Child Abuse Inquiry: Marist Brothers abuse ‘shocking and distressing’

Lady Smith (ABOVE) said Marist Brothers in positions of trust at both boarding schools violated their monastic vows and breached the trust of children and their families.
St Joseph's College, Dumfries
St Joseph’s College in Dumfries has been run by the local council since 1981.

By Harry Bell

The systemic abuse of children in two residential schools where children from some prominent, middle class Catholic families went to be taught by the Marist Brothers was “shocking and distressing”, a report has found.

The Scottish Child Abuse Inquiry examined the provision of care by the Order at St Columba’s College, Largs, and St Joseph’s College, Dumfries.

Chairwoman Lady Smith found children were exposed to risks of sexual, physical and psychological danger.

The inquiry heard the offences occurred between 1950 and 1981.

Lady Smith said: “Marist Brothers in positions of trust at both boarding schools violated their monastic vows and breached the trust of children and their families.

“Both schools had flawed systems that allowed abusers driven by sexual motives to have easy access to children in their care.”

At St Columba’s she said two Brothers who had easy access to children were serial sex abusers.

One was former teacher Peter Toner who was jailed in 2019 for sexually abusing five pupils.

The High Court in Glasgow heard Toner, from Glasgow, told one of his victims: “I love you like a son” as he sexually assaulted him.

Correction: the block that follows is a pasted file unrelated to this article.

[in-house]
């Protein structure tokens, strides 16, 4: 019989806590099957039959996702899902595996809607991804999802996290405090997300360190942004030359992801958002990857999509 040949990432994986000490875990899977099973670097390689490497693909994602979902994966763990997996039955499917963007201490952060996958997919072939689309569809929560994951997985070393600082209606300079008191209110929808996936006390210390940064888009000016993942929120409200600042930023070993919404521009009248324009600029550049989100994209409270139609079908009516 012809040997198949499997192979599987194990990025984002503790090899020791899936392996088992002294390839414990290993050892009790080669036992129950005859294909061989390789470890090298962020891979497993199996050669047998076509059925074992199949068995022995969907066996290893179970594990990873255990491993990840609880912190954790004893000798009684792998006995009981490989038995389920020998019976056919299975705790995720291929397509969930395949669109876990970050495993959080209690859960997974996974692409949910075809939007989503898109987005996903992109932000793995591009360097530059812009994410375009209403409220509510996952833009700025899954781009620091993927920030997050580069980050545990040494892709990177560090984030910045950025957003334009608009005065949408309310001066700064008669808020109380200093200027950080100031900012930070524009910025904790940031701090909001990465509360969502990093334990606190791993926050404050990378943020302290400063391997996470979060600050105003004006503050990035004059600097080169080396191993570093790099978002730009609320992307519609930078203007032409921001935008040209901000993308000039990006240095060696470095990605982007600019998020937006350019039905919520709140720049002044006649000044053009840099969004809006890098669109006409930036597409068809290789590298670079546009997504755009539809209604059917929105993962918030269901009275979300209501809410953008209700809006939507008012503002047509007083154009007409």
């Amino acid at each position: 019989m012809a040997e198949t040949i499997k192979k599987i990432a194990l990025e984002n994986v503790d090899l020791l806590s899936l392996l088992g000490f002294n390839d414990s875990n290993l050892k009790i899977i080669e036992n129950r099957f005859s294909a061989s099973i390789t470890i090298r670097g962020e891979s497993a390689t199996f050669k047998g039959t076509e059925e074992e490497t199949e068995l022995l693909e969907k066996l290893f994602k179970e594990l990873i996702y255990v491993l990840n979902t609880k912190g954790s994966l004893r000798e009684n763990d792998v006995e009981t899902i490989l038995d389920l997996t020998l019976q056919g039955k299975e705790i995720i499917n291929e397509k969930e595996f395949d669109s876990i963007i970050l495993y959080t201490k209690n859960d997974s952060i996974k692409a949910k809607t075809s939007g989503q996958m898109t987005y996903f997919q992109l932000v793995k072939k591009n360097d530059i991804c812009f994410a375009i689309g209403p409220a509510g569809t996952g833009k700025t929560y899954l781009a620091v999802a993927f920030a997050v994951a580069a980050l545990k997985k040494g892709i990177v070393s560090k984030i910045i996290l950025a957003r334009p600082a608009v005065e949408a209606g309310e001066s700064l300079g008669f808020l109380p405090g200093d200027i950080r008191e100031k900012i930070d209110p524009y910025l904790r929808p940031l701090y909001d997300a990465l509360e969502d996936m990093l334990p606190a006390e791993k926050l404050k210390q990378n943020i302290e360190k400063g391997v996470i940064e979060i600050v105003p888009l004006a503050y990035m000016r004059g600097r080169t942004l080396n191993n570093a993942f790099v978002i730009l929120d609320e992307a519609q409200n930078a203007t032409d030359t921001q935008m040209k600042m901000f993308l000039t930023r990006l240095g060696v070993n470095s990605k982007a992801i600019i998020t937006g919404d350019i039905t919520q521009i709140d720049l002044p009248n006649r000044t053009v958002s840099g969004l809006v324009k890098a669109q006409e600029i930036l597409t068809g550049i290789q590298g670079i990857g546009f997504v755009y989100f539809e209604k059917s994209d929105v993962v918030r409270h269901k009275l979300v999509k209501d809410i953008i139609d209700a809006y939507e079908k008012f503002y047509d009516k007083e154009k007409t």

In her report, Lady Smith also identified Brother Germanus Paul.

He was at St Columba’s for two separate periods, 1957 to 1973 and 1975 to 1980, and was described by one witness as the “sergeant major”.

Lady Smith added: “They sexually abused children of tender years with impunity. Some children also suffered sadistic treatment associated with sexual abuse.

“Their presence at St Columba’s for a period over 20 years meant that the sexual abuse of children there was a chronic problem that destroyed childhoods and had lasting impact.

“A culture of obedience, fear of severe punishment and the authority of the Catholic Church served to empower abusers, and, conversely, rendered many victims powerless in the belief that their complaints of abuse would not be believed.”

Lady Smith said the failures to respond adequately to reports of abuse represented “serious failures in care”.

In 1998 former teacher Norman Bulloch was jailed for eight years for sex offences against two boys at St Joseph’s College.

The inquiry heard from 43 witnesses between October and November 2019.

The report is the third to be published following findings into the Christian Brothers and Benedictines earlier this year.

Lady Smith said complaints of abuse were met with inaction or, in some cases, the movement of brothers.

She added the safety of children “did not feature as a consideration”.

Lady Smith concluded: “The Marist Brothers were not qualified or trained in how to care for children in their residential care.

“The establishment of residential schools may have been well meaning but, in the absence of robust protective systems, the outcome for many was the creation of abusive environments.

“Systemic failures allowed sexual predators easy access to vulnerable children.”

Applicants and other witnesses continue to come forward to the Inquiry with relevant evidence about the care provided by the Marist Brothers and Lady Smith said this will be considered as part of the continuing process.

St Columba’s College closed in the early 1980s, while St Joseph’s was taken over by the local council in 1981.

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